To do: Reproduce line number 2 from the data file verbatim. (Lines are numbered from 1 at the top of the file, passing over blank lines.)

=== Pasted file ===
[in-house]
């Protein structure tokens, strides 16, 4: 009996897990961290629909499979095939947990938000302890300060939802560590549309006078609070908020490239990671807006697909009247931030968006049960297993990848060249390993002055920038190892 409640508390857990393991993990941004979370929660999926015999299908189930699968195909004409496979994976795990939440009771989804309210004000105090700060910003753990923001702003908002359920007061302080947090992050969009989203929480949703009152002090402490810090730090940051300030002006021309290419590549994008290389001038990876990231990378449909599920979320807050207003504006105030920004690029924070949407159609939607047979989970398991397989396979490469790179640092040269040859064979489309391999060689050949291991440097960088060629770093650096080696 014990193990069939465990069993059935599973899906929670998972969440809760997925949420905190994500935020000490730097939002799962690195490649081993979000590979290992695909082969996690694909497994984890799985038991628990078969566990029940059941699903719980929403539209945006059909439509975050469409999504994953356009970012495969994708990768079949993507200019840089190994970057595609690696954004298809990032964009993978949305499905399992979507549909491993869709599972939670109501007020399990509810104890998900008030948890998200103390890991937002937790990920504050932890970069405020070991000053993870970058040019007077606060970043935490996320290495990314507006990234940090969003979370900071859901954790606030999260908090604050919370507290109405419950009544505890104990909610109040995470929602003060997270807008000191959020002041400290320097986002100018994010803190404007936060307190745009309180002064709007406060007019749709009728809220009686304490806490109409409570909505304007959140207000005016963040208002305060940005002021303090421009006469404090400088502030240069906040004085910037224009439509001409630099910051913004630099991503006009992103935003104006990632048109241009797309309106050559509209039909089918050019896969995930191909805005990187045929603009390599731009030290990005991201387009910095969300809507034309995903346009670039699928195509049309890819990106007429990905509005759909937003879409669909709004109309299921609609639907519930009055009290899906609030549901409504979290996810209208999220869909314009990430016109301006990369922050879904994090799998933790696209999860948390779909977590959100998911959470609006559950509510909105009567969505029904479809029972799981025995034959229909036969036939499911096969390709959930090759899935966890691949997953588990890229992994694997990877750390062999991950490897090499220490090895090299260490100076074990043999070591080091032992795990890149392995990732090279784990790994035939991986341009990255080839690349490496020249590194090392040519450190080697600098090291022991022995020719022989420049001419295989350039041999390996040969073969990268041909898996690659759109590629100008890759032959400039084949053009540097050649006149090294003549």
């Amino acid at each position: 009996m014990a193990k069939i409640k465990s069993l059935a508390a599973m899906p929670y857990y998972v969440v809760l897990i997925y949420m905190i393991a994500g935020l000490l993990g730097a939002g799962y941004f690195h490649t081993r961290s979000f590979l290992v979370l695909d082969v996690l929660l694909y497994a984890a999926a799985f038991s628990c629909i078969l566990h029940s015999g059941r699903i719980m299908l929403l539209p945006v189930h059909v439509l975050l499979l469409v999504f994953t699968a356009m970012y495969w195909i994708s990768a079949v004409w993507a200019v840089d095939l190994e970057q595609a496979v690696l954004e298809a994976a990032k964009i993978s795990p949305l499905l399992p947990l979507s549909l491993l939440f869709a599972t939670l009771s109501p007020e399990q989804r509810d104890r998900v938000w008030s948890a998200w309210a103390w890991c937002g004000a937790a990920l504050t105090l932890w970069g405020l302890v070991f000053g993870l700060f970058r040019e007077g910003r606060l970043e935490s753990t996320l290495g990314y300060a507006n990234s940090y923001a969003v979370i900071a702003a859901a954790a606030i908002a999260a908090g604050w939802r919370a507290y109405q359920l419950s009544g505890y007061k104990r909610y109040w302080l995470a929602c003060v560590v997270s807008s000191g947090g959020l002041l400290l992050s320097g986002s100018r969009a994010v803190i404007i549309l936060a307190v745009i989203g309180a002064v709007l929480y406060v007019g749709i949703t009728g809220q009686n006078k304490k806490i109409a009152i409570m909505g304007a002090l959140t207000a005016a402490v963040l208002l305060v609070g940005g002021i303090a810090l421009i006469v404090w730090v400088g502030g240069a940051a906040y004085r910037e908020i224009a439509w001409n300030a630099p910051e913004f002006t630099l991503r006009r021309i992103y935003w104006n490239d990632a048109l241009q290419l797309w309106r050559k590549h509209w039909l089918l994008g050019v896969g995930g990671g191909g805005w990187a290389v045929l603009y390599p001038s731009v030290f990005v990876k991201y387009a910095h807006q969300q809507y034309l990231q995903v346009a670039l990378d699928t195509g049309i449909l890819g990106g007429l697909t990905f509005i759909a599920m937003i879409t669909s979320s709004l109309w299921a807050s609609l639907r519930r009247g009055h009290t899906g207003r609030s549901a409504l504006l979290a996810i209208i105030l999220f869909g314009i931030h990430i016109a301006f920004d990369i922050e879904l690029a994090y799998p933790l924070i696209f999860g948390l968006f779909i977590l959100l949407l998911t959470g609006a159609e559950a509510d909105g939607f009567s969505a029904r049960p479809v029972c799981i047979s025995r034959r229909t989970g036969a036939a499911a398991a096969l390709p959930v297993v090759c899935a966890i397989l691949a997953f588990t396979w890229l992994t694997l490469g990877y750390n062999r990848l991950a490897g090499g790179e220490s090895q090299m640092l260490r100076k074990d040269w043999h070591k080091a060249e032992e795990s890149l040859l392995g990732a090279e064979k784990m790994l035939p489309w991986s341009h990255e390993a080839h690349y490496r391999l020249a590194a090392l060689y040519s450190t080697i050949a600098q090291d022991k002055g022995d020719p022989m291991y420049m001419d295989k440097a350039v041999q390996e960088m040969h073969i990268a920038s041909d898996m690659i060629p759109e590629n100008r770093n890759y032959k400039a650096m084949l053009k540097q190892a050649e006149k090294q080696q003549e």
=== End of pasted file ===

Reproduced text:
């Protein structure tokens, strides 16, 4: 009996897990961290629909499979095939947990938000302890300060939802560590549309006078609070908020490239990671807006697909009247931030968006049960297993990848060249390993002055920038190892 409640508390857990393991993990941004979370929660999926015999299908189930699968195909004409496979994976795990939440009771989804309210004000105090700060910003753990923001702003908002359920007061302080947090992050969009989203929480949703009152002090402490810090730090940051300030002006021309290419590549994008290389001038990876990231990378449909599920979320807050207003504006105030920004690029924070949407159609939607047979989970398991397989396979490469790179640092040269040859064979489309391999060689050949291991440097960088060629770093650096080696 014990193990069939465990069993059935599973899906929670998972969440809760997925949420905190994500935020000490730097939002799962690195490649081993979000590979290992695909082969996690694909497994984890799985038991628990078969566990029940059941699903719980929403539209945006059909439509975050469409999504994953356009970012495969994708990768079949993507200019840089190994970057595609690696954004298809990032964009993978949305499905399992979507549909491993869709599972939670109501007020399990509810104890998900008030948890998200103390890991937002937790990920504050932890970069405020070991000053993870970058040019007077606060970043935490996320290495990314507006990234940090969003979370900071859901954790606030999260908090604050919370507290109405419950009544505890104990909610109040995470929602003060997270807008000191959020002041400290320097986002100018994010803190404007936060307190745009309180002064709007406060007019749709009728809220009686304490806490109409409570909505304007959140207000005016963040208002305060940005002021303090421009006469404090400088502030240069906040004085910037224009439509001409630099910051913004630099991503006009992103935003104006990632048109241009797309309106050559509209039909089918050019896969995930191909805005990187045929603009390599731009030290990005991201387009910095969300809507034309995903346009670039699928195509049309890819990106007429990905509005759909937003879409669909709004109309299921609609639907519930009055009290899906609030549901409504979290996810209208999220869909314009990430016109301006990369922050879904994090799998933790696209999860948390779909977590959100998911959470609006559950509510909105009567969505029904479809029972799981025995034959229909036969036939499911096969390709959930090759899935966890691949997953588990890229992994694997990877750390062999991950490897090499220490090895090299260490100076074990043999070591080091032992795990890149392995990732090279784990790994035939991986341009990255080839690349490496020249590194090392040519450190080697600098090291022991022995020719022989420049001419295989350039041999390996040969073969990268041909898996690659759109590629100008890759032959400039084949053009540097050649006149090294003549």